Musings of an Orthodox Jew

Thoughts on Torah and the Jewish world today.

Pasrhas Naso 5769- The importance of relationships

This weeks parsha describes a number of relationships.  First it continues with the count of the Levi’im, first the Gershonites and then the Merim.  Then we have the discussion of the Sota followed by the laws of the Nazir.  The Parsha closes on the offerings brought by each of the princes of the tribes.  So first we have a count showing the relationship between people, each by their father’s house, in the service of the Mishkan.  Then we have a discussion on the marriage relationship followed by the relationship between G-d and someone seeking to enhance their spirituality- finally we have the relationship between G-d and the twelve tribes as they inaugurate the Mishkan.

What is central in all of these relationships, is the presence of G-d.  It doesn’t matter if the relationship is a physical one or a spiritual one, G-d is present in all of them.  It is also clear that every relationship is important to G-d.  There is no implication of a relationship being worth any less- in fact most of these show the sensitivity and importance of each relationship.  The Gershonites are counted before the Merari because they are the elder; G-d allows his name to be desecrated and destroyed as part of the process of the Sotah in order to reconcile a husband and wife; each of the princes brings their offering on a seperate day, and each offering is mentioned in full even though it is identical to the others.

Perhaps the last illustrates the importance of relationships more than any other- each prince brings an identical offering.  Yet each prince is unique on their day and is mentioned seperately.  Midrash rabbah tells us that though each prince brought an identical offering, each one had arrived at it differently and their reasons for bringing each item were unique.  So it is with relationships.  Each one is unique- from the outside we cannot see intot he depths and uniqueness that exists between people, but it is there.  Outside we see the manifestation- marriage, children, friendship; but the bond is unique in each case, forged differently to different purposes and with different effects.  No one definition or link can be said to define what a relationship is, how it make a relationship stronger or weaker- but each individual defines themselves and their links to others, and to G-d, uniquely.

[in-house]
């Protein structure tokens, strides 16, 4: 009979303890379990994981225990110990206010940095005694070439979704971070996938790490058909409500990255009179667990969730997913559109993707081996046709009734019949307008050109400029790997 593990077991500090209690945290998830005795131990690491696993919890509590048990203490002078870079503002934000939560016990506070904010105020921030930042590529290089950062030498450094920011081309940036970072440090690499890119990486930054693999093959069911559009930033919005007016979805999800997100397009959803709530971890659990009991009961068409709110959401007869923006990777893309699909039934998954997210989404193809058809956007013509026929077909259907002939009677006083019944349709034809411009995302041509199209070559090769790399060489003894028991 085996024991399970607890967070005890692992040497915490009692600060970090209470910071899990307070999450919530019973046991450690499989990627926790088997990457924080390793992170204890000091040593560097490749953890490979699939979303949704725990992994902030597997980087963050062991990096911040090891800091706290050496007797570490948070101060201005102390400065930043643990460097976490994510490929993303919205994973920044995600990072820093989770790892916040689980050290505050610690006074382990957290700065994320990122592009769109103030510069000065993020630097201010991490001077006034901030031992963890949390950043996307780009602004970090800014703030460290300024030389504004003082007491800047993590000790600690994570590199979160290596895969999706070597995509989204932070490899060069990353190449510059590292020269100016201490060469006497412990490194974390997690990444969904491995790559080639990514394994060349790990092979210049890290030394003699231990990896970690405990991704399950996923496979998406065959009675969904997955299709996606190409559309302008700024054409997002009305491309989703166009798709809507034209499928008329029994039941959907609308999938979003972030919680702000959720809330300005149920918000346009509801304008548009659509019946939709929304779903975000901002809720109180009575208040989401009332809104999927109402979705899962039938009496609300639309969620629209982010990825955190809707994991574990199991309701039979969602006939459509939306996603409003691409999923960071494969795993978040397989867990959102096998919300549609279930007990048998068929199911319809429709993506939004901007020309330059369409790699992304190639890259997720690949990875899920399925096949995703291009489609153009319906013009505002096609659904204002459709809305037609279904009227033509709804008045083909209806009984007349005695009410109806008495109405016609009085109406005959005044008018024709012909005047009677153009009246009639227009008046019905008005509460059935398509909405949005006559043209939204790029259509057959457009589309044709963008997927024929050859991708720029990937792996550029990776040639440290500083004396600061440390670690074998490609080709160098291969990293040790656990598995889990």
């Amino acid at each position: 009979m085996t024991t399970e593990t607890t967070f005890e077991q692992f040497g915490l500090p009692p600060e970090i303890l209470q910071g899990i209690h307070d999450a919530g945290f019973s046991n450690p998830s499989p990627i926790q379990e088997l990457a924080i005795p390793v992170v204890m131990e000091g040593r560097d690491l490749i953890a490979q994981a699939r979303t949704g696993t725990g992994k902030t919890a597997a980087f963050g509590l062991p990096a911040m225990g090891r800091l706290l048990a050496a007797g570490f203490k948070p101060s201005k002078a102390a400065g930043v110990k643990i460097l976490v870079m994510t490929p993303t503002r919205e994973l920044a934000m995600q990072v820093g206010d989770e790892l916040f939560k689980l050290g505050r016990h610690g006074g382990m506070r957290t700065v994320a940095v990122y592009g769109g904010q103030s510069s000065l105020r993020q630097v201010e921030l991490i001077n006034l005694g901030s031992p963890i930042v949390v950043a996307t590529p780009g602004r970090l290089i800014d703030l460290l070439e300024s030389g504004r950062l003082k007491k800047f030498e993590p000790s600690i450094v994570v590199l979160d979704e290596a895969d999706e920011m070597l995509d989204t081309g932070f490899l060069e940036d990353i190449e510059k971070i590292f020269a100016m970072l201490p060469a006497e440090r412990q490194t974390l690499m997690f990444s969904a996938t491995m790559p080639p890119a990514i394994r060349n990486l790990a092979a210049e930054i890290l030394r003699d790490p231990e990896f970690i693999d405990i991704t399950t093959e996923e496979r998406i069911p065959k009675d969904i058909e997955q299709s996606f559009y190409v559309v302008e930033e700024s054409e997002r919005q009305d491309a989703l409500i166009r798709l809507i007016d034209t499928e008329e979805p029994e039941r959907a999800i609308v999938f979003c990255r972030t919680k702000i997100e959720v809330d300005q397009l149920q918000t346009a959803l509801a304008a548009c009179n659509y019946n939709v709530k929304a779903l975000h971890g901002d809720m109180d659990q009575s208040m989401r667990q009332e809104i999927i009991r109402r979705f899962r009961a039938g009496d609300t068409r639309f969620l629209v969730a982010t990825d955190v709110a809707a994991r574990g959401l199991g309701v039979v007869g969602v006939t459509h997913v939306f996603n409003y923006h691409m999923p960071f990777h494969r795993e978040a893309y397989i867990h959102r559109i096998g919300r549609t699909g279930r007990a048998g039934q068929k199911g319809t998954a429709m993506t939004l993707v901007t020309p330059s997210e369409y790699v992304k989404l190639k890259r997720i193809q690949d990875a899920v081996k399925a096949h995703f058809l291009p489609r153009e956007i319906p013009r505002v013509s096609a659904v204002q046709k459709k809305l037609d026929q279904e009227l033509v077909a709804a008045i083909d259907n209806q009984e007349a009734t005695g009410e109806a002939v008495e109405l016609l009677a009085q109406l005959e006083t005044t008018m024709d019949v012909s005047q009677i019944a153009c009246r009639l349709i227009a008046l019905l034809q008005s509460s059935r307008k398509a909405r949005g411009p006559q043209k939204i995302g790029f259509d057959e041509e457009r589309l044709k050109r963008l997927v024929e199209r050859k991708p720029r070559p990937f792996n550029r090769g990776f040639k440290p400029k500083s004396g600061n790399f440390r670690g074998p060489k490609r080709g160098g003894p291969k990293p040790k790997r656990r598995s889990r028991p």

The message from our parsha is clear- relationships are important.  We do not sacrifice them even for the sake of holiness- the Nazir’s vow is temporary, and at the end he brought sacrifices, including a Korban Chatas for denying himself pleasure in this world.  The sotah when reconciled to her husband is blessed; the mishkan was inaugurated, the Levi’im served in the mishkan and later in the Beis Hamikdash.  Relationships bind us together, create a whole- and if G-d can sublimate his honour to repair a family bond between husband and wife; then we should all be prepared to follow the example of Aharon and not worry about our honour in thw pursuit of repairing relationships and creating peace.


June 5, 2009 Posted by | Parshah, Torah | , , , , , , , , , , , , | Leave a comment

Parshas Pinchas 5768

Parshas Pinchas starts off where last week’s parsha finished. Moses sends Pinchas and the rest of Bnei Yisrael to war against the Midianites. An interesting thought is brought on this the Talmud, Masechta Sotah. In discussing the role of the Kohen who led the nation to war, the issue of why Pinchas was chosen in this role is brought up.

There it is said that Pinchas was chosen because he was to lead the nation in war not just for what had happened at Baal Peor, but also, that as a descendant of Yosef (through his mother), it was as revenge for the sale of Yosef by the Midianites to the Egyptians. From the incident at Baal Peor is easily understood why Pinchas should be symbolic of that- it was through his actions that the anger of Hashem had been averted and the nation saved. His willingness to act correctly when such monumental and blatant sinning had left great men like Moses, Aharon, Elazar etc stunned into inaction showed how much he loved the Torah and Hashem. Indeed, it was for this action that he became a Kohen.

But why is Pinchas chosen to be symbolic of the revenge of Yosef? There were princes of Ephraim and Menasheh that could surely have fulfilled that role, and would have been more symbolic in that role since they were within the tribes that were Yosef’s descendants! Here we learn an important lesson- Pinchas burned with fire, with emotion. He felt things- for him Hashem and Judaism were living things, things that were intimate to him. He felt the indignation at the disobedience of Hashem as an intimate attack. So too with the sale of Yosef, for him it was not history, not an event two centuries in the past which had gone cold.